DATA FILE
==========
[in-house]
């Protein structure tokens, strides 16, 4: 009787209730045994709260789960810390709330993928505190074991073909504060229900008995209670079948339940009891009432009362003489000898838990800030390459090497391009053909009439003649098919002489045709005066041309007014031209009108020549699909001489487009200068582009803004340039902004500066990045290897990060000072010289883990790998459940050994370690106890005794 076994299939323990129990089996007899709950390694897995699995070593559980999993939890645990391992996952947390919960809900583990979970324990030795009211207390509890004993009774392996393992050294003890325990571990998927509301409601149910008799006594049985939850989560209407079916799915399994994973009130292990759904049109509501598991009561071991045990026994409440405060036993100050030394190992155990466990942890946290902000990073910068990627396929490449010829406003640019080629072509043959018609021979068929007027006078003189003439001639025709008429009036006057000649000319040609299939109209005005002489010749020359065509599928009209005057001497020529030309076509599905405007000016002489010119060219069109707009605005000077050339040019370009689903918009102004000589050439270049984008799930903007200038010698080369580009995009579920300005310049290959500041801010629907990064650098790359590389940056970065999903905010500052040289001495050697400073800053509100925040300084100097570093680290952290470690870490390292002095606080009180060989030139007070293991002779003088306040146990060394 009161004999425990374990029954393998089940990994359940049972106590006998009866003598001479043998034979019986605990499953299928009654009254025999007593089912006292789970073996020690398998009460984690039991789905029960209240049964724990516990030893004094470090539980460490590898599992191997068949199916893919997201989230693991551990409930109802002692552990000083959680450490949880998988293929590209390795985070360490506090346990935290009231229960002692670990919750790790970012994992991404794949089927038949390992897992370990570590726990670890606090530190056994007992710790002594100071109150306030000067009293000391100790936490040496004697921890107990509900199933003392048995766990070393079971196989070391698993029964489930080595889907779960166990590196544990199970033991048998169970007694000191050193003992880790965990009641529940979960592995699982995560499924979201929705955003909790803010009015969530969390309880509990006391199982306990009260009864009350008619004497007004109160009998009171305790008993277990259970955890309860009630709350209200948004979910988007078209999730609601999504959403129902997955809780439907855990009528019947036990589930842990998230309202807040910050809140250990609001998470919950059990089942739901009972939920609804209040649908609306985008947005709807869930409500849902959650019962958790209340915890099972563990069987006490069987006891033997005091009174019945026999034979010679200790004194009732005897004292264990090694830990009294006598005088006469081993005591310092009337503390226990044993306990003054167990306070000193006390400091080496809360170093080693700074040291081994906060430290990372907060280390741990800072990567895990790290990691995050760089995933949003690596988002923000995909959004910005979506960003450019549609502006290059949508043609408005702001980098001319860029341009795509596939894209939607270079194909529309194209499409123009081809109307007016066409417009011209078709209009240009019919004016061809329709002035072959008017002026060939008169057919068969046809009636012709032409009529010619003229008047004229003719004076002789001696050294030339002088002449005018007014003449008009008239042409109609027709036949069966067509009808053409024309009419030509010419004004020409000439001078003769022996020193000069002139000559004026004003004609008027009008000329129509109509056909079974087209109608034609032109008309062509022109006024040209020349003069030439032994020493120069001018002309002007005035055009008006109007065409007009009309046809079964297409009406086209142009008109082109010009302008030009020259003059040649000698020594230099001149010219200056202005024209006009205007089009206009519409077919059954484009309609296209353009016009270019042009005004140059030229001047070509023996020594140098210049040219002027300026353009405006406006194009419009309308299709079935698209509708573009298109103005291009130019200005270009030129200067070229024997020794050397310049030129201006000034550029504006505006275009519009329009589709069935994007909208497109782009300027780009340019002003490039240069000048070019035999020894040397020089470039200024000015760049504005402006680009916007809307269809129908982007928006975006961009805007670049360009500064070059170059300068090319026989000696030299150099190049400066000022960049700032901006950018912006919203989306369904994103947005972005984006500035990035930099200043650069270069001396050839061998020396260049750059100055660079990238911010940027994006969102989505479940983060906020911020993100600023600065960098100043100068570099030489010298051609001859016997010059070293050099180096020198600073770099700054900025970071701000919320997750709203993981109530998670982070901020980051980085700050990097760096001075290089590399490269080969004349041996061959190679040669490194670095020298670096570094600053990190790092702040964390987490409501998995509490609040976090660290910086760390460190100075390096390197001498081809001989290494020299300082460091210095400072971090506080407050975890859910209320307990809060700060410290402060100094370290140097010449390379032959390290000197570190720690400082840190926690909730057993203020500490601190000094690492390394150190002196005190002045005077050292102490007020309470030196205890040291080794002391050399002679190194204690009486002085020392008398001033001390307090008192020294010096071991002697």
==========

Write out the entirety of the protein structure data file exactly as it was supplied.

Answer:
[in-house]
């Protein structure tokens, strides 16, 4: 009787209730045994709260789960810390709330993928505190074991073909504060229900008995209670079948339940009891009432009362003489000898838990800030390459090497391009053909009439003649098919002489045709005066041309007014031209009108020549699909001489487009200068582009803004340039902004500066990045290897990060000072010289883990790998459940050994370690106890005794 076994299939323990129990089996007899709950390694897995699995070593559980999993939890645990391992996952947390919960809900583990979970324990030795009211207390509890004993009774392996393992050294003890325990571990998927509301409601149910008799006594049985939850989560209407079916799915399994994973009130292990759904049109509501598991009561071991045990026994409440405060036993100050030394190992155990466990942890946290902000990073910068990627396929490449010829406003640019080629072509043959018609021979068929007027006078003189003439001639025709008429009036006057000649000319040609299939109209005005002489010749020359065509599928009209005057001497020529030309076509599905405007000016002489010119060219069109707009605005000077050339040019370009689903918009102004000589050439270049984008799930903007200038010698080369580009995009579920300005310049290959500041801010629907990064650098790359590389940056970065999903905010500052040289001495050697400073800053509100925040300084100097570093680290952290470690870490390292002095606080009180060989030139007070293991002779003088306040146990060394 009161004999425990374990029954393998089940990994359940049972106590006998009866003598001479043998034979019986605990499953299928009654009254025999007593089912006292789970073996020690398998009460984690039991789905029960209240049964724990516990030893004094470090539980460490590898599992191997068949199916893919997201989230693991551990409930109802002692552990000083959680450490949880998988293929590209390795985070360490506090346990935290009231229960002692670990919750790790970012994992991404794949089927038949390992897992370990570590726990670890606090530190056994007992710790002594100071109150306030000067009293000391100790936490040496004697921890107990509900199933003392048995766990070393079971196989070391698993029964489930080595889907779960166990590196544990199970033991048998169970007694000191050193003992880790965990009641529940979960592995699982995560499924979201929705955003909790803010009015969530969390309880509990006391199982306990009260009864009350008619004497007004109160009998009171305790008993277990259970955890309860009630709350209200948004979910988007078209999730609601999504959403129902997955809780439907855990009528019947036990589930842990998230309202807040910050809140250990609001998470919950059990089942739901009972939920609804209040649908609306985008947005709807869930409500849902959650019962958790209340915890099972563990069987006490069987006891033997005091009174019945026999034979010679200790004194009732005897004292264990090694830990009294006598005088006469081993005591310092009337503390226990044993306990003054167990306070000193006390400091080496809360170093080693700074040291081994906060430290990372907060280390741990800072990567895990790290990691995050760089995933949003690596988002923000995909959004910005979506960003450019549609502006290059949508043609408005702001980098001319860029341009795509596939894209939607270079194909529309194209499409123009081809109307007016066409417009011209078709209009240009019919004016061809329709002035072959008017002026060939008169057919068969046809009636012709032409009529010619003229008047004229003719004076002789001696050294030339002088002449005018007014003449008009008239042409109609027709036949069966067509009808053409024309009419030509010419004004020409000439001078003769022996020193000069002139000559004026004003004609008027009008000329129509109509056909079974087209109608034609032109008309062509022109006024040209020349003069030439032994020493120069001018002309002007005035055009008006109007065409007009009309046809079964297409009406086209142009008109082109010009302008030009020259003059040649000698020594230099001149010219200056202005024209006009205007089009206009519409077919059954484009309609296209353009016009270019042009005004140059030229001047070509023996020594140098210049040219002027300026353009405006406006194009419009309308299709079935698209509708573009298109103005291009130019200005270009030129200067070229024997020794050397310049030129201006000034550029504006505006275009519009329009589709069935994007909208497109782009300027780009340019002003490039240069000048070019035999020894040397020089470039200024000015760049504005402006680009916007809307269809129908982007928006975006961009805007670049360009500064070059170059300068090319026989000696030299150099190049400066000022960049700032901006950018912006919203989306369904994103947005972005984006500035990035930099200043650069270069001396050839061998020396260049750059100055660079990238911010940027994006969102989505479940983060906020911020993100600023600065960098100043100068570099030489010298051609001859016997010059070293050099180096020198600073770099700054900025970071701000919320997750709203993981109530998670982070901020980051980085700050990097760096001075290089590399490269080969004349041996061959190679040669490194670095020298670096570094600053990190790092702040964390987490409501998995509490609040976090660290910086760390460190100075390096390197001498081809001989290494020299300082460091210095400072971090506080407050975890859910209320307990809060700060410290402060100094370290140097010449390379032959390290000197570190720690400082840190926690909730057993203020500490601190000094690492390394150190002196005190002045005077050292102490007020309470030196205890040291080794002391050399002679190194204690009486002085020392008398001033001390307090008192020294010096071991002697």